Does Not Love

Does Not Love

4.04 (181 ratings by Goodreads)
By (author) 
4.04 (181 ratings by Goodreads)

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Set in an archly comedic, alternate-reality Indianapolis that is completely overrun by Big Pharma, James Tadd Adcox's debut novel chronicles Robert and Viola's attempts to overcome loss through the miracles of modern pharmaceuticals. Their marriage crumbling after a series of miscarriages, Viola finds herself in an affair with the FBI agent who has recently appeared at her workplace, while her husband Robert becomes enmeshed in an elaborate conspiracy designed to look like a drug study.

James Tadd Adcox's first book The Map of the System of Human Knowledge was published in 2012 by Tiny Hardcore Press. His work has appeared in TriQuarterly, the Literary Review, PANK, Barrelhouse, and Another Chicago Magazine.
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Product details

  • Paperback | 275 pages
  • 114 x 175 x 25mm | 249g
  • Chicago, Ill., United States
  • English
  • 1940430232
  • 9781940430232
  • 2,264,351

Review quote

James Tadd Adcox is a curator of the curious and the intimate, the real and the surreal. More than anything, Adcox is a writer who knows how to make the reader believe the impossible, in his capable hands, is always possible, and the ordinary, in his elegant words, is truly extraordinary.
--Roxane Gay, author of An Untamed State and Bad Feminist

In James Tadd Adcox's first novel Does Not Love, marital love disintegrates for complex time-tested reasons, but this reeling couple is packaged in a gritty contemporary milieu with pharmaceutical human guinea pigs run amok underground, and an FBI agent both creating and participating in S&M sex tapes with a librarian staggering in grief over her numerous miscarriages. A swirl of cultural satire and palpable pathos.
--Cris Mazza, author of Various Men Who Knew Us as Girls and Is It Sexual Harassment Yet?

Not since Don DeLillo's White Noise has a novel made me feel as though the Earth's axis has tilted a hair the wrong way - not, that is, until James Tadd Adcox's Does Not Love. This novel is both deadpan funny and sinister, written in prose that's cool and crisp: a smart page-turner. It's as though Revolutionary Road had been written by Denis Johnson, and then some menacing FBI agents were thrown in. Three words of advice: Read this book.
--John McNally, author of After the Workshop

This is a brisk and biting novel, its horrors roiling beneath a pharmaceutical tone. Adcox deftly situates marital turmoil within the context of cultural turmoil, making Does Not Love a domestic novel for our times.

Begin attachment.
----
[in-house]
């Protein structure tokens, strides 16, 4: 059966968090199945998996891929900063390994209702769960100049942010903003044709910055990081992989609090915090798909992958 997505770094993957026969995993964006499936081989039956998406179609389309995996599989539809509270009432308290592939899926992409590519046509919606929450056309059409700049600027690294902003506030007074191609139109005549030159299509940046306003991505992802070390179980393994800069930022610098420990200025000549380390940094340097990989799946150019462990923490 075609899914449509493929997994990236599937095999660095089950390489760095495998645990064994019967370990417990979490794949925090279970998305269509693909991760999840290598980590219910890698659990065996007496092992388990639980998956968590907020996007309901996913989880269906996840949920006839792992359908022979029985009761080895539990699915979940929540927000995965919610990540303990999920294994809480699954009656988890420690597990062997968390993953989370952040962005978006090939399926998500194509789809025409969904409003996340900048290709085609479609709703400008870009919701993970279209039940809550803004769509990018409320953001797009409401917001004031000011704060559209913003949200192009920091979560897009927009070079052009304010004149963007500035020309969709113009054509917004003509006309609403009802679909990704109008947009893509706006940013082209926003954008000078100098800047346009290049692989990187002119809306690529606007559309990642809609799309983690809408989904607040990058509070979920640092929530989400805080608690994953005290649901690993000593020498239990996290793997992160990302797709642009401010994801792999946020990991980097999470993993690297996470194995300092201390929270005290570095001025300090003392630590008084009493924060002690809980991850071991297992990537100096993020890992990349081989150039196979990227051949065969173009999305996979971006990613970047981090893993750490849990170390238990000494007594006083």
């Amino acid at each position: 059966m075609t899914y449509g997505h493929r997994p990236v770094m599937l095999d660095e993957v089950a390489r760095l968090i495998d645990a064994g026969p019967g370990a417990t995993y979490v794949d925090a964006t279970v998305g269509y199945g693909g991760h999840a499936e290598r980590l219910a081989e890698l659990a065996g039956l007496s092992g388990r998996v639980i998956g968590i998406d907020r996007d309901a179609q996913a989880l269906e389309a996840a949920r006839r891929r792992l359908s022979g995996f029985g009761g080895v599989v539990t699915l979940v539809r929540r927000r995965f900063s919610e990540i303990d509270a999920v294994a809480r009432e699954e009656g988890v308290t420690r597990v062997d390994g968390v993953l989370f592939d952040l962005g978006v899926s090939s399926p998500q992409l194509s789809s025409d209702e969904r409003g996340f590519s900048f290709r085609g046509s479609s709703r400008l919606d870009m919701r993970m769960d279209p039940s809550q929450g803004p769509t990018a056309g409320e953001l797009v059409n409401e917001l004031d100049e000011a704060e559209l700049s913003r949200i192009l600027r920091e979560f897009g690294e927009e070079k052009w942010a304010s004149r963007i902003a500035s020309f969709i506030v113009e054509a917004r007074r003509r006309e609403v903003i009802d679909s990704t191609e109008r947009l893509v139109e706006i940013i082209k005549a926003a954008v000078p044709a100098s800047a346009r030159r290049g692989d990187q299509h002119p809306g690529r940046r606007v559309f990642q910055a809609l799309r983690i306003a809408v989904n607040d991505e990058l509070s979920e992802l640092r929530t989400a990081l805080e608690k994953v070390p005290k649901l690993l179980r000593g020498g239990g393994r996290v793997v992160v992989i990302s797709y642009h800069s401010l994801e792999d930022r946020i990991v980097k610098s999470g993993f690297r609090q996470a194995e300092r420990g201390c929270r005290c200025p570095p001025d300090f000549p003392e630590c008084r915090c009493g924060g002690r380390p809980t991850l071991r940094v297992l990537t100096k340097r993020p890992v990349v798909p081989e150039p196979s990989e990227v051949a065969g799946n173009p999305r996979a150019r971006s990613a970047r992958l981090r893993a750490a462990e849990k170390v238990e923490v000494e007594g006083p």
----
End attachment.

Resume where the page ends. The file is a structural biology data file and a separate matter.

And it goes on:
--Christopher Bachelder, author of U.S.!

Adcox's Does Not Love is a book I didn't think was possible: a perfect balance of relationship drama, biting social satire, and noir thriller. The story moves at a quick clip, skipping seamlessly from moment to moment. Not until the last page, did I come up for air, look behind me and wonder, 'How did he pull that off?'
--Jac Jemc, author of A Different Bed Every Night and My Only Wife

"Like the instructional DVD on rough sex watched by its married protagonists, James Tadd Adcox's Does Not Love starts gentle, then builds to higher intensities. A funny-sad story of the heroism of retaining human emotions in a society quick to pathologize them, this novel looks hard at the possibilities and emptinesses of love."
--Kathleen Rooney, author of O, Democracy!

Like our best contemporary writers, James Tadd Adcox sees the prevailing gray of the age, the maps drawn with fuzzy, evaporating borders, and the hilarity that results from our institutionalized abuse of language. Lucky for us, he has the philosophical chops to confront them. Can betrayal exist in such a realm of gray? Plot? Yes, no, it depends. In Does Not Love collusion is a regime, sexuality is violence, and human emotion lurks like a dark-suited government agent. Brilliant, cumulative, and surprising, Adcox's debut novel represents a rare and valuable thing: a love story that succeeds in changing your mind.
--Kyle Beachy, author of The Slide

James Tadd Adcox's prose in Does Not Love is spare, precise, and elegant, not unlike the subtleties in emotional distress that his characters undergo in this gripping novel. Lost love, lost almost-lives, painfully lusty fantasies, and cultural criticism all play out in this book that is characteristically funny, if you've already read Adcox's short fiction, and surprisingly so if you have not. Do yourself a favor and get started here, with this book.
--Jamie Iredell, author of I Was a Fat Drunk Catholic School Insomniac
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About James Tadd Adcox

James Tadd Adcox's work has appeared in TriQuarterly, The Literary Review, PANK, Barrelhouse, Mid-American Review, and Another Chicago Magazine, among other places. His first bookThe Map of the System of Human Knowledge a collection of linked short stories, became a small-press hit for his publisher, Tiny Hardcore Press. He lives in Chicago.
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Rating details

181 ratings
4.04 out of 5 stars
5 36% (65)
4 41% (74)
3 17% (31)
2 4% (7)
1 2% (4)
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